Extra innings triumph may be turning point for Rays

August 5th, 2009 by

ST. PETERSBURG - The timeless classic “Rock Around The Clock” echoed from the speakers hanging over Tropicana Field as Tuesday night turned into Wednesday morning. On the playing surface below, the Tampa Bay Rays prepared to bat in the 13th inning, tied with Boston in a game that was timeless in a much different way.

The game had been won and lost so many times by both teams already. The Rays had already seen the potential winning run called back because an overthrown ball got stuck between bags in their bullpen. They twice failed to score with no outs and the bases loaded.

They weren’t alone in frustration, though.

The Red Sox left the bases full in the 10th, and in the top of the fateful 13th had seen Evan Longoria snatch a line drive bid for a double by Kevin Youkilis off his ankles just as it seemed destined to shoot past into the corner. So it was no doubt fitting that Longoria finally brought an end to the madness when he sent a pitch from Takashi Saito, the seventh Boston pitcher, deep into the left field seats just one out away from a 14th inning and who-knows-what-else.

It was 12:06 a.m., 4 hours and 57 minutes after the evening began.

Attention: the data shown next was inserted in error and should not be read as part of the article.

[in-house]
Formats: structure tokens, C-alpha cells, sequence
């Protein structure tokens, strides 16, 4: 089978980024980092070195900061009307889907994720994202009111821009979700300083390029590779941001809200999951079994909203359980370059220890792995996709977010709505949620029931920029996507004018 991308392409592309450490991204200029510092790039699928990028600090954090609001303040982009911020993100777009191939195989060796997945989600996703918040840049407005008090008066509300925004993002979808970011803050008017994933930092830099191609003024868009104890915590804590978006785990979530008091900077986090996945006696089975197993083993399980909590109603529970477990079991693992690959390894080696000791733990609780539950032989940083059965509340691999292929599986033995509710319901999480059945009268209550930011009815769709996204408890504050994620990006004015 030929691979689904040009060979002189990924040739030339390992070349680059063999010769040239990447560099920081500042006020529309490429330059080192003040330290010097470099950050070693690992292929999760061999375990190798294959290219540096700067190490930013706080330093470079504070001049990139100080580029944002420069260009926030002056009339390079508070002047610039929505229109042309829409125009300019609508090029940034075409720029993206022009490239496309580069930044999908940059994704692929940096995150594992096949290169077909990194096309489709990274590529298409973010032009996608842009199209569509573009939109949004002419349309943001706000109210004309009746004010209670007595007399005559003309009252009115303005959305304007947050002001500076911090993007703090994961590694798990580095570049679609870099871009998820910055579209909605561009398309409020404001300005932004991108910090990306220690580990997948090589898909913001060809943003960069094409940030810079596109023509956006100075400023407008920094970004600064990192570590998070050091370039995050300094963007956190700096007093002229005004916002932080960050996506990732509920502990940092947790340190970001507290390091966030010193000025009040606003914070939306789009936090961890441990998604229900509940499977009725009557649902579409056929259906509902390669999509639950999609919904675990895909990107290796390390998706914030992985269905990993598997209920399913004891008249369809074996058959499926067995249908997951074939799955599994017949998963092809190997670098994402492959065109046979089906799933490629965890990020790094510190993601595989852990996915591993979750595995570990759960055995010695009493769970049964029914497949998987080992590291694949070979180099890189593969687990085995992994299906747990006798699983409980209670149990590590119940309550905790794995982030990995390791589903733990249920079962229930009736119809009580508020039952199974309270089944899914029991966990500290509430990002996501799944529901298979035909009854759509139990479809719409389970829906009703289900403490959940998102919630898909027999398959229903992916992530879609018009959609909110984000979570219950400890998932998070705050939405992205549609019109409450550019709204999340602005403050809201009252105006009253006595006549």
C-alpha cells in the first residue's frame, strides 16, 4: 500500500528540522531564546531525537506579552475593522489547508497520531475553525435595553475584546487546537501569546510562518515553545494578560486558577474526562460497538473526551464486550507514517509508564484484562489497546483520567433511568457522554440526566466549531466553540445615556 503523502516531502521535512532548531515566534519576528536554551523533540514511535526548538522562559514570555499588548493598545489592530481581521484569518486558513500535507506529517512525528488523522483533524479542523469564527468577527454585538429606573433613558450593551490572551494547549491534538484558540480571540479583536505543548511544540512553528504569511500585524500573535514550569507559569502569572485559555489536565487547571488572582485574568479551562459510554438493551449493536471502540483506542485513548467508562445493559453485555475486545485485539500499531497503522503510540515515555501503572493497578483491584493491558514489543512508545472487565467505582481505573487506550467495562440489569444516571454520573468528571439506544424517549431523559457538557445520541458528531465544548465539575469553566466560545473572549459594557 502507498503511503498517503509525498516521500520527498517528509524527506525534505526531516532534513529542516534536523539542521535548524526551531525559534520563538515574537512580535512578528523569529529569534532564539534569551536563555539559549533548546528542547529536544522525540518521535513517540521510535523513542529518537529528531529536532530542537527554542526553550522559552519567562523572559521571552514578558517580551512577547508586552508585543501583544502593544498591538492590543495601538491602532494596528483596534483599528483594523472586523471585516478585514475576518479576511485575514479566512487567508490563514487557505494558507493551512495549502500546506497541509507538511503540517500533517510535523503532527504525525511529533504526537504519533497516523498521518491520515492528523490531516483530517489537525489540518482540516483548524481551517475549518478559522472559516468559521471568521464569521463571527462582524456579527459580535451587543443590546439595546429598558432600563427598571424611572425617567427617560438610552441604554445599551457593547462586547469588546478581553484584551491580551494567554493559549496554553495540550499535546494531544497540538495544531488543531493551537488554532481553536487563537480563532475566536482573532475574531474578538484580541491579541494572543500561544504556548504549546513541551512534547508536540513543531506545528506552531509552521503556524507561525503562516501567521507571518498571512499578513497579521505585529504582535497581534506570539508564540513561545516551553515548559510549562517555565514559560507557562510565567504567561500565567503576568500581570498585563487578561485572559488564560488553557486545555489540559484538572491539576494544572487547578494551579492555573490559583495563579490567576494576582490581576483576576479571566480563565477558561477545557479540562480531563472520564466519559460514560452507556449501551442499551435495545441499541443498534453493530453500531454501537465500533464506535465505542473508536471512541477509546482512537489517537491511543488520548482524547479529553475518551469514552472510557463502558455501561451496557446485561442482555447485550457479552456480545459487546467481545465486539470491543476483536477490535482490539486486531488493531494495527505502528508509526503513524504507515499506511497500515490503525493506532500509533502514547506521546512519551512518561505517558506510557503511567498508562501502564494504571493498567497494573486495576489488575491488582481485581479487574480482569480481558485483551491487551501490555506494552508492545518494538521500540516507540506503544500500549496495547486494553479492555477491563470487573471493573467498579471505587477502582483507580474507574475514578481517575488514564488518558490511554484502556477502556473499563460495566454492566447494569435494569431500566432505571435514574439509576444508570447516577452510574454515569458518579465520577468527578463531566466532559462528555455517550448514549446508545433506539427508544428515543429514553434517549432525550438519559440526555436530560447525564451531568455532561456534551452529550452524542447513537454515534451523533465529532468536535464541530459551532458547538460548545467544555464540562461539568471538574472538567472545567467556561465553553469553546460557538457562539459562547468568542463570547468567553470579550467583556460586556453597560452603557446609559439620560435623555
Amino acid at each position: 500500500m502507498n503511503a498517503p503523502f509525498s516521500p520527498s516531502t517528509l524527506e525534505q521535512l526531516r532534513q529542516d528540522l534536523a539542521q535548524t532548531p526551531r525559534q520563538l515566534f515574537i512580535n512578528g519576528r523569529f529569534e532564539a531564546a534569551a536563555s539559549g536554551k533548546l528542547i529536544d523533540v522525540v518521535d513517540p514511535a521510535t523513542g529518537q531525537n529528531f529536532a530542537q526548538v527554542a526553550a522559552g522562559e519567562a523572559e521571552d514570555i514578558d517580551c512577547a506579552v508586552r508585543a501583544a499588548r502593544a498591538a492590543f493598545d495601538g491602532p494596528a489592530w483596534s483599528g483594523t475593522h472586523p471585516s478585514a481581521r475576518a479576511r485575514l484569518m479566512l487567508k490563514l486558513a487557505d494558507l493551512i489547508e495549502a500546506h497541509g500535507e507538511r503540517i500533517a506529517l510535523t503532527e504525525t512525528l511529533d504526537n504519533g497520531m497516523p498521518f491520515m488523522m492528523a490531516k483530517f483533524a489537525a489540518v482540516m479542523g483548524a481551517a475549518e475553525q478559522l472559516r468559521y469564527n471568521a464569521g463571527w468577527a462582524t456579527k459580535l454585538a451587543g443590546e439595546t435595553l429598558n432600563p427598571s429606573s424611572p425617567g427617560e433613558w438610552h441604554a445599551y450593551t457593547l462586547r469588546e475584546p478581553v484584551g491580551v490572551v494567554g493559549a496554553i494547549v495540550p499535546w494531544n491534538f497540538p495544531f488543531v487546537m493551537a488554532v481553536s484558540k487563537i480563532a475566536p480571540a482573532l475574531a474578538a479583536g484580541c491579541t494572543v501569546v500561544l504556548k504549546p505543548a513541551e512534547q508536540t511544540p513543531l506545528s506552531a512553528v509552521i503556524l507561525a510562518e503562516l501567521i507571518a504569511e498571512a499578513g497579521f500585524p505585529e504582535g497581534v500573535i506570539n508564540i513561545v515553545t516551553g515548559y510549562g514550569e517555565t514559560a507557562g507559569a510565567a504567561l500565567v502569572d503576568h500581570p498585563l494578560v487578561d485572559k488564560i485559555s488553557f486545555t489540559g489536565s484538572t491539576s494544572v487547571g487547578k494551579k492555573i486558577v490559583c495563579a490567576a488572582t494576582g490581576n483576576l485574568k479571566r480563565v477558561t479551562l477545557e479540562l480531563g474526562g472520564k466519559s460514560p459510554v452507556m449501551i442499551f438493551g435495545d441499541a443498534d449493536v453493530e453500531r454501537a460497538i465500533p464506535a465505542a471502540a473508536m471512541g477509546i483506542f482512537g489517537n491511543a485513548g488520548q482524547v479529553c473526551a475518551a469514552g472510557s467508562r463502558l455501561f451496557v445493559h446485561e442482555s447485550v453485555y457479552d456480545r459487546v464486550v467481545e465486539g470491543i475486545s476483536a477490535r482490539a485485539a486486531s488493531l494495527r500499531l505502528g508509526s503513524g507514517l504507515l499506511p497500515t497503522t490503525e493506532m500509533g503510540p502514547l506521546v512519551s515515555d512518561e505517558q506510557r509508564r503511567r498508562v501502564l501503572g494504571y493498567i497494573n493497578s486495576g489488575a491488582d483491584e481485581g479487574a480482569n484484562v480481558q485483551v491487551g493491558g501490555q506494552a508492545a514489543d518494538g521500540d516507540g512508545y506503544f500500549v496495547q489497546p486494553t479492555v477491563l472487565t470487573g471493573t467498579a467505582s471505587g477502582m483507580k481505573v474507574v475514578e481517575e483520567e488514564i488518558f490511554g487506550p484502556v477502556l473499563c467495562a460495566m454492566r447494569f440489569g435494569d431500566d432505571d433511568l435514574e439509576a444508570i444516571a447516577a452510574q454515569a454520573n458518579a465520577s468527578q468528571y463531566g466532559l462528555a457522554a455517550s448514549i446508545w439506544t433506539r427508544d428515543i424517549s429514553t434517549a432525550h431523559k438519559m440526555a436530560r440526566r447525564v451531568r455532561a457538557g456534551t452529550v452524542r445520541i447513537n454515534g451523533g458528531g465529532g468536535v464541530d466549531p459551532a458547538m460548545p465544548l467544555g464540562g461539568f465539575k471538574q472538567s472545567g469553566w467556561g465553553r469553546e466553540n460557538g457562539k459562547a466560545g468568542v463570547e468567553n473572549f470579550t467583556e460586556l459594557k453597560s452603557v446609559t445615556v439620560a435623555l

A fair portion of the original crowd of 29,873 remained, but it’s almost as if they, too, were too drained to really let loose. There was an eruption and the inevitable back-pounding celebration at home plate when Longoria arrived, but most everyone was just glad to get it over with.

It was Longoria’s second homer of the game and scored catcher Michele Hernandez ahead of him, giving he Rays had a 4-2 victory that counts just one game in the standings but somehow seems like much more.

“Relief. Just relief,” Manager Joe Maddon said, when asked to explain it all in the drained Rays clubhouse after.

Relief is as good an explanation as any for a game that otherwise would defy description.

Consider that:

The Rays struck out 16 times, including four each by Longoria and B.J. Upton and three by Willy Aybar. Yet Longoria was the hitting hero and Upton ran down a couple of key balls in center field to keep pushing the Red Sox back.

The Rays went through every position player they had, which is why Hernandez – one of the slowest guys on the team – was still in position to score what technically was the winning run. He had led off the 13th by walking, but Maddon couldn’t send anyone in to pinch run.

“It was a crazy night, just crazy. That’s all I can say,” starter Matt Garza said, and that seems as apt a description as any. Garza’s work in keeping the game close – he allowed only a pair of solo homers in seven innings – was yet another patch in the fabric of perhaps the wildest game of the season.

But as he looked across the room toward Longoria’s locker, Garza could only shake his head and added, “That guy, he plays the game day in and day out. Unbelievable.”

As a practical matter, it pulled the Rays just one game closer to Boston for the American League wild card – and it’s still much too early to be focused solely on that. There’s no getting around the fact, though, that this would have been a devastating game to lose considering how the game had ebbed and flowed.